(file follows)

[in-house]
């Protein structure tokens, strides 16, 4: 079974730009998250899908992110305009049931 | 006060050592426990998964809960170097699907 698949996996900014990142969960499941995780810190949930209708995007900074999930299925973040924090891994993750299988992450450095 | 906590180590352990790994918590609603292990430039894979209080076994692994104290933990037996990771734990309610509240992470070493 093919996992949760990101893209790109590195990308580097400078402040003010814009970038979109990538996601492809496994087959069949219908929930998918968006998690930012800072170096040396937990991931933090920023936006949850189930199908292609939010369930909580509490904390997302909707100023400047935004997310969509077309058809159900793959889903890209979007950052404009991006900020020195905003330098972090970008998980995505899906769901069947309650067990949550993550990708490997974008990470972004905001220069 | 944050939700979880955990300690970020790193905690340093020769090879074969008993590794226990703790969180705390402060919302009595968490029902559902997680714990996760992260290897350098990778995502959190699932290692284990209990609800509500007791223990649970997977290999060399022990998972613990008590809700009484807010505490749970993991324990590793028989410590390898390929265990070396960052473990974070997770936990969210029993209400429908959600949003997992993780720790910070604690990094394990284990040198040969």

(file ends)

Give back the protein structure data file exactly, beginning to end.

[in-house]
């Protein structure tokens, strides 16, 4: 079974730009998250899908992110305009049931 | 006060050592426990998964809960170097699907 698949996996900014990142969960499941995780810190949930209708995007900074999930299925973040924090891994993750299988992450450095 | 906590180590352990790994918590609603292990430039894979209080076994692994104290933990037996990771734990309610509240992470070493 093919996992949760990101893209790109590195990308580097400078402040003010814009970038979109990538996601492809496994087959069949219908929930998918968006998690930012800072170096040396937990991931933090920023936006949850189930199908292609939010369930909580509490904390997302909707100023400047935004997310969509077309058809159900793959889903890209979007950052404009991006900020020195905003330098972090970008998980995505899906769901069947309650067990949550993550990708490997974008990470972004905001220069 | 944050939700979880955990300690970020790193905690340093020769090879074969008993590794226990703790969180705390402060919302009595968490029902559902997680714990996760992260290897350098990778995502959190699932290692284990209990609800509500007791223990649970997977290999060399022990998972613990008590809700009484807010505490749970993991324990590793028989410590390898390929265990070396960052473990974070997770936990969210029993209400429908959600949003997992993780720790910070604690990094394990284990040198040969």